Nigeria extends emergency rule in violence-hit states
ABUJA (Reuters) - Nigeria's house of representatives on Wednesday approved a six month extension of a state of emergency in three northeastern states where the military is battling Islamist militants.
President Goodluck Jonathan ordered extra troops into the northeast as part of the six-month emergency rule declared in May, in an effort to crush Boko Haram, which has killed thousands of people during its four year rebellion.
Jonathan asked the national assembly on November 6 to extend emergency rule in Borno, Yobe and Adamawa states. The senate gave its backing on November 8.
Initially, Jonathan's military campaign tempered violence as soldiers wrested back control of towns, cities and stretches of semi-desert in the northeast, but the insurgents have proven resilient.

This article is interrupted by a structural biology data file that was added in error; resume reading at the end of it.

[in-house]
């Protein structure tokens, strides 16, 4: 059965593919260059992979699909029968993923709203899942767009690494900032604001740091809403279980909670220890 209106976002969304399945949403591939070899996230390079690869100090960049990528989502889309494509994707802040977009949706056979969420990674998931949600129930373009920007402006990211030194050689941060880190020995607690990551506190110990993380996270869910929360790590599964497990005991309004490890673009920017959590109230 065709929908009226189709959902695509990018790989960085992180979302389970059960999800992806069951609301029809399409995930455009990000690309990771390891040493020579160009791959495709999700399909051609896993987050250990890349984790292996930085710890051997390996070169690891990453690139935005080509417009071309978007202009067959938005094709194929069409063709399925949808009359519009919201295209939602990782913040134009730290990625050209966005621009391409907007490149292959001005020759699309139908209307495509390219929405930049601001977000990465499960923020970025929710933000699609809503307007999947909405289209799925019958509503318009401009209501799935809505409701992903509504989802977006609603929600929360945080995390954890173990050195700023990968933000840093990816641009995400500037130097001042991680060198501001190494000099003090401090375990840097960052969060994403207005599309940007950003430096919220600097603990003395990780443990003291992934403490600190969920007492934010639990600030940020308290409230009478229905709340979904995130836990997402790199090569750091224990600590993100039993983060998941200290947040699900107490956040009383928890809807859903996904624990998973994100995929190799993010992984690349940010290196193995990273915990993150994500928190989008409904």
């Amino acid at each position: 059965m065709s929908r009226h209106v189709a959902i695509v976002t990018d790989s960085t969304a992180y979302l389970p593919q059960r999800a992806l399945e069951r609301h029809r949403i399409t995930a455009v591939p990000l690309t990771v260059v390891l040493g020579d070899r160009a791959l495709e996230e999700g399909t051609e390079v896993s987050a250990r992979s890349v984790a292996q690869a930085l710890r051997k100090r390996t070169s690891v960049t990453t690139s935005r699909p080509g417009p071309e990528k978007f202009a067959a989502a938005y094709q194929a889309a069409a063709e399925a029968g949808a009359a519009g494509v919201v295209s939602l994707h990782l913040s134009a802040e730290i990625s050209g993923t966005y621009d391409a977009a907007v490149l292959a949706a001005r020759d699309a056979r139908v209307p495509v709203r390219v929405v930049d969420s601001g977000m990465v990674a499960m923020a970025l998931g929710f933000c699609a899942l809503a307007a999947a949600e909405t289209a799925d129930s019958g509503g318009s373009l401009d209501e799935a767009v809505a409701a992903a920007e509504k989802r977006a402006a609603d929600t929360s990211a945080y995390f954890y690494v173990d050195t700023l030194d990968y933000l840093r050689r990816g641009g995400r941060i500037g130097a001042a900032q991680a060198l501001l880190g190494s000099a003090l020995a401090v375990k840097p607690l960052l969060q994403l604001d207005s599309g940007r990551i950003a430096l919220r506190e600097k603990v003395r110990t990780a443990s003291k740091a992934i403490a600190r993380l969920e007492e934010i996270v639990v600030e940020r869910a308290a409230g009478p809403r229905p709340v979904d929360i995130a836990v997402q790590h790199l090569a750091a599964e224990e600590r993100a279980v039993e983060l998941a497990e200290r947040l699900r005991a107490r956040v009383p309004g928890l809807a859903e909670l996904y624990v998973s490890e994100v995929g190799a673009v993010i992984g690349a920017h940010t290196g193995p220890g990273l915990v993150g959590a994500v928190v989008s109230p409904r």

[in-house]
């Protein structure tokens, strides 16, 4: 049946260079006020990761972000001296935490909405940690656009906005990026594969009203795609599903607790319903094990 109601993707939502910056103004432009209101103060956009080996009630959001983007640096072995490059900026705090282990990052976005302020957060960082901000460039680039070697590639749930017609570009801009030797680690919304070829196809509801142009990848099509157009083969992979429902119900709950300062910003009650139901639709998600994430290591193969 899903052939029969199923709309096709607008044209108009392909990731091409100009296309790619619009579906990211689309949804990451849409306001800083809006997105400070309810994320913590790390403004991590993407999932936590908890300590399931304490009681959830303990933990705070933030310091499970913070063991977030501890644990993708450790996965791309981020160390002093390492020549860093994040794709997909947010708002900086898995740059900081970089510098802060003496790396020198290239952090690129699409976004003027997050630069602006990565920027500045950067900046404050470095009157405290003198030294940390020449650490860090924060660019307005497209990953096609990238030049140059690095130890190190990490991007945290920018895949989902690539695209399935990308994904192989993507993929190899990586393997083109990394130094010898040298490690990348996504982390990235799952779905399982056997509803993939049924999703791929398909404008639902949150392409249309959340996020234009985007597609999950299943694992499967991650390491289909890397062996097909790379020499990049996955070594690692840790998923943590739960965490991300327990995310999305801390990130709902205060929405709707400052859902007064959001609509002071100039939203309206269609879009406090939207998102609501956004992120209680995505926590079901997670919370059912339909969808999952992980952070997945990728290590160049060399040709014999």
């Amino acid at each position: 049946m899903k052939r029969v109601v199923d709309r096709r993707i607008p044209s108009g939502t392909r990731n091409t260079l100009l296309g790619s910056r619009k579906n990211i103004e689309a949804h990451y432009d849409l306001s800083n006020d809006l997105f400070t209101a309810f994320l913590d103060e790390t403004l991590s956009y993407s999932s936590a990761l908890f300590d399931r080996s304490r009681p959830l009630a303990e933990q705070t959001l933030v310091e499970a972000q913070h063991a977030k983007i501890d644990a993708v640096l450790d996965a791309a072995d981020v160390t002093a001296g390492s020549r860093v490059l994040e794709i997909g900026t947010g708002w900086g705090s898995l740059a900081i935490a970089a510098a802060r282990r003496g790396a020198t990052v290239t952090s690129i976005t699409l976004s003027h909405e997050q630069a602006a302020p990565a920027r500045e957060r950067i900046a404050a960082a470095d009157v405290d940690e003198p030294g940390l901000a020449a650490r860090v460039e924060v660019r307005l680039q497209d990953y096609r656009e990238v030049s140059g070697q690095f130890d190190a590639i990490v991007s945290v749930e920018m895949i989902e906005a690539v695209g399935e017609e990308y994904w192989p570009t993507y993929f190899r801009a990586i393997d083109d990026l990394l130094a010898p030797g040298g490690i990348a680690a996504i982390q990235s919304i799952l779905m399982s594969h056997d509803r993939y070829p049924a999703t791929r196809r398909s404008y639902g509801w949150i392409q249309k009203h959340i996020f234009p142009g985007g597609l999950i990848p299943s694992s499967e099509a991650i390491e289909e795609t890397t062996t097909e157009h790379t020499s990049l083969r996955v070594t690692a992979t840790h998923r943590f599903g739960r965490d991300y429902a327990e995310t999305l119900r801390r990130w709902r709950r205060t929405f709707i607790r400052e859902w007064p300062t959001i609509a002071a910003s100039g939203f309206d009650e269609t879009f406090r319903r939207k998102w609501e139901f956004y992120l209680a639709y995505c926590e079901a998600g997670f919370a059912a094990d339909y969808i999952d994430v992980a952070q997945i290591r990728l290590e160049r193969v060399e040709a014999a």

Boko Haram fighters retreated into semi-arid land near the northern border with Niger and steep forested hills near Cameroon, from where they have mounted deadly counter-attacks, and have intensified killings of civilians.
Boko Haram wants to impose sharia law in a country of nearly 170 million people mixed roughly equally between Christians and Muslims. It has become the biggest security threat in Africa's top oil exporter and second largest economy.
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